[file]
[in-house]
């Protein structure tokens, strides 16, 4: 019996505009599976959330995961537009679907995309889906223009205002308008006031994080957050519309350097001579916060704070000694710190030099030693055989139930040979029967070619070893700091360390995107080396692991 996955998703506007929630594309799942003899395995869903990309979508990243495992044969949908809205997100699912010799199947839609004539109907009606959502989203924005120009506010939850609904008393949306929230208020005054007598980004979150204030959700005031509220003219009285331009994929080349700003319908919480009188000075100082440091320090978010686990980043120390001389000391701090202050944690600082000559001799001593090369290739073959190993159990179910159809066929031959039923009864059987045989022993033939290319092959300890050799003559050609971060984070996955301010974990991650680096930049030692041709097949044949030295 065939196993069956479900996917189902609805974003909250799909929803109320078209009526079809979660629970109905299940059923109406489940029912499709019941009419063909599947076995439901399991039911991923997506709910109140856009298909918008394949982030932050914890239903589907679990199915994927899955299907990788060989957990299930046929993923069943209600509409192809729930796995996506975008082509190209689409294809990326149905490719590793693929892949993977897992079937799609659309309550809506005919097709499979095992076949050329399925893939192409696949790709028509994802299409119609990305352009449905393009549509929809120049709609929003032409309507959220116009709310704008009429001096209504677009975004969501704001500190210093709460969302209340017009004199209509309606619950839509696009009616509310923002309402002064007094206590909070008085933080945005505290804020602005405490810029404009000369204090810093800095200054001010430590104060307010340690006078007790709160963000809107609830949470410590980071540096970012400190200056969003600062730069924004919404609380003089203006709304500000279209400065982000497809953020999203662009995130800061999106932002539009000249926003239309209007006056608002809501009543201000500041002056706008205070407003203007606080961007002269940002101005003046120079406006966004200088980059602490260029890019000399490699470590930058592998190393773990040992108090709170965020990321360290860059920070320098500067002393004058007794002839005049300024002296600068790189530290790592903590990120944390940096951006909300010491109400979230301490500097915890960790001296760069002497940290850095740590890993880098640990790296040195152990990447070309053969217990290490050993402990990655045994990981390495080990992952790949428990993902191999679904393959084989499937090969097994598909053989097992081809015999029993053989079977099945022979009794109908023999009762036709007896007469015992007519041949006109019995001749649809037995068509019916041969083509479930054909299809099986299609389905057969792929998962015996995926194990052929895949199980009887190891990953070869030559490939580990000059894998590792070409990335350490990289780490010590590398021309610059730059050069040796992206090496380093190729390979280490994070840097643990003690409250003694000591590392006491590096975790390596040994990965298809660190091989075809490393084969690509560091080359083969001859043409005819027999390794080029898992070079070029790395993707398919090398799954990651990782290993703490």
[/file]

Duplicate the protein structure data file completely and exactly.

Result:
[in-house]
């Protein structure tokens, strides 16, 4: 019996505009599976959330995961537009679907995309889906223009205002308008006031994080957050519309350097001579916060704070000694710190030099030693055989139930040979029967070619070893700091360390995107080396692991 996955998703506007929630594309799942003899395995869903990309979508990243495992044969949908809205997100699912010799199947839609004539109907009606959502989203924005120009506010939850609904008393949306929230208020005054007598980004979150204030959700005031509220003219009285331009994929080349700003319908919480009188000075100082440091320090978010686990980043120390001389000391701090202050944690600082000559001799001593090369290739073959190993159990179910159809066929031959039923009864059987045989022993033939290319092959300890050799003559050609971060984070996955301010974990991650680096930049030692041709097949044949030295 065939196993069956479900996917189902609805974003909250799909929803109320078209009526079809979660629970109905299940059923109406489940029912499709019941009419063909599947076995439901399991039911991923997506709910109140856009298909918008394949982030932050914890239903589907679990199915994927899955299907990788060989957990299930046929993923069943209600509409192809729930796995996506975008082509190209689409294809990326149905490719590793693929892949993977897992079937799609659309309550809506005919097709499979095992076949050329399925893939192409696949790709028509994802299409119609990305352009449905393009549509929809120049709609929003032409309507959220116009709310704008009429001096209504677009975004969501704001500190210093709460969302209340017009004199209509309606619950839509696009009616509310923002309402002064007094206590909070008085933080945005505290804020602005405490810029404009000369204090810093800095200054001010430590104060307010340690006078007790709160963000809107609830949470410590980071540096970012400190200056969003600062730069924004919404609380003089203006709304500000279209400065982000497809953020999203662009995130800061999106932002539009000249926003239309209007006056608002809501009543201000500041002056706008205070407003203007606080961007002269940002101005003046120079406006966004200088980059602490260029890019000399490699470590930058592998190393773990040992108090709170965020990321360290860059920070320098500067002393004058007794002839005049300024002296600068790189530290790592903590990120944390940096951006909300010491109400979230301490500097915890960790001296760069002497940290850095740590890993880098640990790296040195152990990447070309053969217990290490050993402990990655045994990981390495080990992952790949428990993902191999679904393959084989499937090969097994598909053989097992081809015999029993053989079977099945022979009794109908023999009762036709007896007469015992007519041949006109019995001749649809037995068509019916041969083509479930054909299809099986299609389905057969792929998962015996995926194990052929895949199980009887190891990953070869030559490939580990000059894998590792070409990335350490990289780490010590590398021309610059730059050069040796992206090496380093190729390979280490994070840097643990003690409250003694000591590392006491590096975790390596040994990965298809660190091989075809490393084969690509560091080359083969001859043409005819027999390794080029898992070079070029790395993707398919090398799954990651990782290993703490």